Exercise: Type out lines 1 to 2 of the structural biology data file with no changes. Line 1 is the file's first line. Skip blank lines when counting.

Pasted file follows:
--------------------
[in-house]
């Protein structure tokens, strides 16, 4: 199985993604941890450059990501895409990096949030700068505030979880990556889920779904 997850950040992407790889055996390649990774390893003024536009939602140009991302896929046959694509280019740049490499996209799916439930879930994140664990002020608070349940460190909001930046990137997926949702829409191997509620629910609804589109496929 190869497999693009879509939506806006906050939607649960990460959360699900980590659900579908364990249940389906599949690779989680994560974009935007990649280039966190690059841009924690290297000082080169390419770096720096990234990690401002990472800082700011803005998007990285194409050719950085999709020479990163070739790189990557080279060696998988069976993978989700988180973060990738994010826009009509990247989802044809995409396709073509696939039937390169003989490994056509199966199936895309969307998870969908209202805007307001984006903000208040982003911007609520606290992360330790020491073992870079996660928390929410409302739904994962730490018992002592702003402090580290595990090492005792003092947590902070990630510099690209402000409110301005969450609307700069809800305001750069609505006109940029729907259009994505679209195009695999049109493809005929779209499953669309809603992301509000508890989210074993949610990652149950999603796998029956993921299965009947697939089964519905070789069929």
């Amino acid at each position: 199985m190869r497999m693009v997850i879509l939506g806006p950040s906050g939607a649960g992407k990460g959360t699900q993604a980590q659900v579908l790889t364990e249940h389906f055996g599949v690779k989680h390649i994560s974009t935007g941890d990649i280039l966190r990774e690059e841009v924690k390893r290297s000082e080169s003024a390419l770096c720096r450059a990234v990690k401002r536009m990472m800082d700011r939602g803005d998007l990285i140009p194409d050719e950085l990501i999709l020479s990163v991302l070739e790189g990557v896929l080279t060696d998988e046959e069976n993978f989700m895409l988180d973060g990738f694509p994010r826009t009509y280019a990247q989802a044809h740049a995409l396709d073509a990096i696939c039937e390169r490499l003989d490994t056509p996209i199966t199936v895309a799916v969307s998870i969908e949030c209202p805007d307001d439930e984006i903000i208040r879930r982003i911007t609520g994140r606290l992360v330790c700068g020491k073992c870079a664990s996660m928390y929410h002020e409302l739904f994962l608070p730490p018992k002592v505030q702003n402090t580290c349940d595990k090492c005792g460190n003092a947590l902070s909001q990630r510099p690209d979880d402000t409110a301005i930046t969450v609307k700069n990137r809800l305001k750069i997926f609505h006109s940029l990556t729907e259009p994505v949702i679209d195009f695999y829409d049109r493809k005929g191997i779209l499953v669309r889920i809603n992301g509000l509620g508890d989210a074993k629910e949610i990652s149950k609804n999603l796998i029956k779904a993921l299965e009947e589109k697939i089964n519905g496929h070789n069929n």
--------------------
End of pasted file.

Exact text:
[in-house]
């Protein structure tokens, strides 16, 4: 199985993604941890450059990501895409990096949030700068505030979880990556889920779904 997850950040992407790889055996390649990774390893003024536009939602140009991302896929046959694509280019740049490499996209799916439930879930994140664990002020608070349940460190909001930046990137997926949702829409191997509620629910609804589109496929 190869497999693009879509939506806006906050939607649960990460959360699900980590659900579908364990249940389906599949690779989680994560974009935007990649280039966190690059841009924690290297000082080169390419770096720096990234990690401002990472800082700011803005998007990285194409050719950085999709020479990163070739790189990557080279060696998988069976993978989700988180973060990738994010826009009509990247989802044809995409396709073509696939039937390169003989490994056509199966199936895309969307998870969908209202805007307001984006903000208040982003911007609520606290992360330790020491073992870079996660928390929410409302739904994962730490018992002592702003402090580290595990090492005792003092947590902070990630510099690209402000409110301005969450609307700069809800305001750069609505006109940029729907259009994505679209195009695999049109493809005929779209499953669309809603992301509000508890989210074993949610990652149950999603796998029956993921299965009947697939089964519905070789069929």